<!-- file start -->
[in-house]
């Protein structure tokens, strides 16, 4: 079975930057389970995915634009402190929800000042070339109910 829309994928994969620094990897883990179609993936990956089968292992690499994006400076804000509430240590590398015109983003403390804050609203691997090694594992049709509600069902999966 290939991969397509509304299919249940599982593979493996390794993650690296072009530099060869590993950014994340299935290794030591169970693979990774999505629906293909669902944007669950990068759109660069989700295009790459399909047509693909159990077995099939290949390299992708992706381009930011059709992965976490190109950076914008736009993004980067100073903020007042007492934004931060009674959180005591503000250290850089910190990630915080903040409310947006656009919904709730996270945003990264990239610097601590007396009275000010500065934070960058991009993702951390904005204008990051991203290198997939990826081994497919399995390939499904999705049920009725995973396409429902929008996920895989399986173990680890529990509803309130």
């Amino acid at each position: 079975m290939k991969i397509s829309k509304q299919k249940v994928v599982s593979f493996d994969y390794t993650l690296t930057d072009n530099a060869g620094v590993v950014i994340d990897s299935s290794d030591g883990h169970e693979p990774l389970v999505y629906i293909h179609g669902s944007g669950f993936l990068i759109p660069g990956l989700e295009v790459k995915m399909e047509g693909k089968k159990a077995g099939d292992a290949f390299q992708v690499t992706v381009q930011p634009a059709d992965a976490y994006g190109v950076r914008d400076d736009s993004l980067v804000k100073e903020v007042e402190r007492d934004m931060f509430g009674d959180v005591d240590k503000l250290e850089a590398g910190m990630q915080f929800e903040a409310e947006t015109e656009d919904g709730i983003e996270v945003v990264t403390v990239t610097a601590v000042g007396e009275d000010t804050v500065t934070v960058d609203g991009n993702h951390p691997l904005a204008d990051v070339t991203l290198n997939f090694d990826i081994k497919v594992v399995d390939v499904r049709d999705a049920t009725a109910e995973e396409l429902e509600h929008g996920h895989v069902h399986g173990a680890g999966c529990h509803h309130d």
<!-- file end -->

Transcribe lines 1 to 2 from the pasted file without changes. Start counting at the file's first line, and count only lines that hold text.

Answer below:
[in-house]
């Protein structure tokens, strides 16, 4: 079975930057389970995915634009402190929800000042070339109910 829309994928994969620094990897883990179609993936990956089968292992690499994006400076804000509430240590590398015109983003403390804050609203691997090694594992049709509600069902999966 290939991969397509509304299919249940599982593979493996390794993650690296072009530099060869590993950014994340299935290794030591169970693979990774999505629906293909669902944007669950990068759109660069989700295009790459399909047509693909159990077995099939290949390299992708992706381009930011059709992965976490190109950076914008736009993004980067100073903020007042007492934004931060009674959180005591503000250290850089910190990630915080903040409310947006656009919904709730996270945003990264990239610097601590007396009275000010500065934070960058991009993702951390904005204008990051991203290198997939990826081994497919399995390939499904999705049920009725995973396409429902929008996920895989399986173990680890529990509803309130």